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A Tale Of Two Election Turnout Numbers – Ryan Data vs TargetSmart

If you’re anything like me, you’ve been watching the turnout numbers religiously in anticipation of who will win the elections next week. The question is, which numbers are we supposed to watch? Of course, there is the total early voter turnout by the Secretary of State (which shows a total of 4,758,765 Texans have voted as of yesterday).

Then, two data firms are putting out the numbers of WHO voting, Republicans or Democrats. Those two firms are Ryan Data and TargetSmart. A Republican runs Ryan Data, and TargetSmart is rumored to have a Democratic slant.

They are on opposite sides of the spectrum, so we must look at both numbers, realizing each might have its own partisan slant, and perhaps we believe it’s somewhere in the middle.

Ryan Data

According to Ryan Data, the makeup of the current turnout is:

Republican Primary voters – 43%
Democratic Primary voters – 31%
Voters with no primary election history – 27%

Where that puts us with the current turnout:

Republican Primary voters – 2,046,268
Democratic Primary voters – 1,475,217
Voters with no primary election history – 1,292,156

That means that according to Ryan Data, if 73% of the voters with no primary history vote for Democrats, Texas goes blue.

This is a higher number (73%) than Ryan Data’s previous year’s voters with no primary history, meaning it would be hard to obtain.

Target Smart

According to TargetSmart, the makeup of the current turnout is:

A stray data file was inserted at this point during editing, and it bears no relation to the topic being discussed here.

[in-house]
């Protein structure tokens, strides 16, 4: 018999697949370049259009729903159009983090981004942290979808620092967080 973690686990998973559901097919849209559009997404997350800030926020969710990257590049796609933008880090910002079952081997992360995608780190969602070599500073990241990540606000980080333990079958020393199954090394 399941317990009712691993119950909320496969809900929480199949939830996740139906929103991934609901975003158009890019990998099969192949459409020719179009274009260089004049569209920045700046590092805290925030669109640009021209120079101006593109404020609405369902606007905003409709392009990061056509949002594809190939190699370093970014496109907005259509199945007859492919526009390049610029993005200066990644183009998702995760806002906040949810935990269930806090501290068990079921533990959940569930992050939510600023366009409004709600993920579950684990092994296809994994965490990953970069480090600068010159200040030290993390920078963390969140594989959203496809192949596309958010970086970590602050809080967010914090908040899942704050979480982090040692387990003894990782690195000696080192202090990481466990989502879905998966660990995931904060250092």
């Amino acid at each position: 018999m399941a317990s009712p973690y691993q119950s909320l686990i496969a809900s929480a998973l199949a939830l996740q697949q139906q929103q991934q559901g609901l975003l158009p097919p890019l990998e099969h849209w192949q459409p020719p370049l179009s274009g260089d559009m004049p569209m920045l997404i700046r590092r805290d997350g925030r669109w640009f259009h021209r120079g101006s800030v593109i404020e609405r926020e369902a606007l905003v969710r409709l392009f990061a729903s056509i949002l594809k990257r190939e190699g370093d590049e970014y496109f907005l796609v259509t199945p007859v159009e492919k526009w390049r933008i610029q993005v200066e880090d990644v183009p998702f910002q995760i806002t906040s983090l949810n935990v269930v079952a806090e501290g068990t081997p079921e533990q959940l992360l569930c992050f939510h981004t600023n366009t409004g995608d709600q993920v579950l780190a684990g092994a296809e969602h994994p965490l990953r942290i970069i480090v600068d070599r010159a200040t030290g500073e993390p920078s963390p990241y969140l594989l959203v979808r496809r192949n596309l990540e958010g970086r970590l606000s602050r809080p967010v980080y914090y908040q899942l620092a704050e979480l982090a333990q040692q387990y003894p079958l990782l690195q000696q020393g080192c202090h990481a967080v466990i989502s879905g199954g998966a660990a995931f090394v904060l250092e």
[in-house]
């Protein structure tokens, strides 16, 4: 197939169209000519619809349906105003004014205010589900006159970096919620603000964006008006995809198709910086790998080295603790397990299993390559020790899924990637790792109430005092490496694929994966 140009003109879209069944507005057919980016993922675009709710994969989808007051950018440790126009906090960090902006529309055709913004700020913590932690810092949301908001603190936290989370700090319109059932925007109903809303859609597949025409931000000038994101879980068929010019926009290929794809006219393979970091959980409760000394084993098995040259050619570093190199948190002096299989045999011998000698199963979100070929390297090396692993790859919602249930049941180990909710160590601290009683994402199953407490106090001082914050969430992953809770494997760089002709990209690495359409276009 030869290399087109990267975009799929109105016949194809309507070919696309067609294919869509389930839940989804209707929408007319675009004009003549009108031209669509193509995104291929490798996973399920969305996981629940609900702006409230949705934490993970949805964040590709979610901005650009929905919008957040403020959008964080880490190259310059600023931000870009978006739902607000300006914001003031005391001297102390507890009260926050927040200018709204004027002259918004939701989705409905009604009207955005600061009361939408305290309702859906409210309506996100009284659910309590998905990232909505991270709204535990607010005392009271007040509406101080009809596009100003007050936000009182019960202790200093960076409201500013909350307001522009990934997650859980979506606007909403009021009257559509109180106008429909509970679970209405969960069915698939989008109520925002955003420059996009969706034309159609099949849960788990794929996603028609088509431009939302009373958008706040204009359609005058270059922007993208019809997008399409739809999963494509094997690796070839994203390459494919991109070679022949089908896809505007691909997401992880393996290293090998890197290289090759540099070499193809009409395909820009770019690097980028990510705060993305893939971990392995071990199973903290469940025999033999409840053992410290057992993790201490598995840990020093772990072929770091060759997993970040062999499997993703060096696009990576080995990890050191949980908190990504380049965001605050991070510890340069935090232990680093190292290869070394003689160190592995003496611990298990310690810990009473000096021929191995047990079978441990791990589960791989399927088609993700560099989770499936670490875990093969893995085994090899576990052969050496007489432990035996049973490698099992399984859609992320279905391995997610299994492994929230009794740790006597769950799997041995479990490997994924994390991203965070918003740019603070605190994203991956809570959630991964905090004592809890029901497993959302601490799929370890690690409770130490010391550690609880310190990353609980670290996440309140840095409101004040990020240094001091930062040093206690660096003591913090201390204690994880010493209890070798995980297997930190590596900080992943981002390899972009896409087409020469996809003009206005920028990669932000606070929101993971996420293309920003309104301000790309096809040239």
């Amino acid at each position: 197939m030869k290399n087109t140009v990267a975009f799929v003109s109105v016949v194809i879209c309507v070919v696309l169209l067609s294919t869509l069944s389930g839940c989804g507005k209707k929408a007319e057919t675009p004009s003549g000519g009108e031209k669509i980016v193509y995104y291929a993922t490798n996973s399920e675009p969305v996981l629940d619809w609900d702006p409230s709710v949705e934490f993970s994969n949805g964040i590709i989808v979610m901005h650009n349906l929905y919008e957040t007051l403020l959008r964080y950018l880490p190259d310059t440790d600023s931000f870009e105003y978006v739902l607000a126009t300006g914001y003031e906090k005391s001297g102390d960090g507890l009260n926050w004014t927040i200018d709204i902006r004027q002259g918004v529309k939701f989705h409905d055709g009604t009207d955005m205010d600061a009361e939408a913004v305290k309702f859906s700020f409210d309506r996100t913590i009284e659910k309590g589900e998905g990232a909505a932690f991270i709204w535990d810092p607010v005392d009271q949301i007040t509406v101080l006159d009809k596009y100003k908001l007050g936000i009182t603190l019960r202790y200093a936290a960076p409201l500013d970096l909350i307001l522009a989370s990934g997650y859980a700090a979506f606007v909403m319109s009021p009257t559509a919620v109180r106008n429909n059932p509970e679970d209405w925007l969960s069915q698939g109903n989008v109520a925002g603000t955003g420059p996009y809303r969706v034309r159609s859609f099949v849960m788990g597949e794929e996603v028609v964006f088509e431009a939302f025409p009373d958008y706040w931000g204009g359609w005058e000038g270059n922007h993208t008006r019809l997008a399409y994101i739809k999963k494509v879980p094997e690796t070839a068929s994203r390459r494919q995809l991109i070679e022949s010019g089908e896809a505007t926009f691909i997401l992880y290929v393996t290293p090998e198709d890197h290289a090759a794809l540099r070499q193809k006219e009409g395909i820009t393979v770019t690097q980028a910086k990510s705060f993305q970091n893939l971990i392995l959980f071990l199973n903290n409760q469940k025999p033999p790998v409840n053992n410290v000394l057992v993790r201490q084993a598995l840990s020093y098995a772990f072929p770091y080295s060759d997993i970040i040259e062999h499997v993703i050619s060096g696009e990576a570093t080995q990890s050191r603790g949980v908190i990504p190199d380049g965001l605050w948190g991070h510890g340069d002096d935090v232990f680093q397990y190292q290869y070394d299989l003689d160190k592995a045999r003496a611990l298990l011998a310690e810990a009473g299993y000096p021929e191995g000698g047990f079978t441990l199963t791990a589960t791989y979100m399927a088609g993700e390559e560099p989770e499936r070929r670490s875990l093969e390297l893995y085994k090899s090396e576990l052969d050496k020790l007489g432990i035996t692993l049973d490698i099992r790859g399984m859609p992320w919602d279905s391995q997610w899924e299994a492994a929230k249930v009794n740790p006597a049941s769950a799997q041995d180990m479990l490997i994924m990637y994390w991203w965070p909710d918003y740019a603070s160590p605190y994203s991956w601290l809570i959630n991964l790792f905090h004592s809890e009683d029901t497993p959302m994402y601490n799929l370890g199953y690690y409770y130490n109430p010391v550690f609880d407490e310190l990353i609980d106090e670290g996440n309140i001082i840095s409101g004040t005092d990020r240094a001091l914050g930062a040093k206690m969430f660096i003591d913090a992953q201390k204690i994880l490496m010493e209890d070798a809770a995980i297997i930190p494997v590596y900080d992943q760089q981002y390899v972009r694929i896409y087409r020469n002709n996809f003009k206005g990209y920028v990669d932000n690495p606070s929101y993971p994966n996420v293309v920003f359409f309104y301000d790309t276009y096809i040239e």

Republican – 44.8%
Democrat – 39.9%
Unaffiliated – 15.3%

Where that puts us with the current turnout:

Republican – 2,131,926
Democrat – 1,898,747
Unaffiliated – 728,091

That means that according to TargetSmart, if 67% of the voters who are unaffiliated vote for Democrats, Texas goes blue.

This is a lower number (67%) than TargetData’s previous year’s unaffiliated, meaning it would be easy to obtain.

We’re still waiting on today’s early voting numbers and Tuesday’s turnout, so this is subject to change.

How do they determine who a Republican or Democratic voter is?

They look at who voted in which previous primary and various key demographics. It’s not a perfect science, and nothing is set in stone, but it gives us a good idea of what’s going on and who’s showing up.

Likely the most accurate numbers are somewhere in between, and Democrats are still looking good to flip Texas this year (but I’m optimistic).

If you haven’t voted yet, get your butt to the polls.

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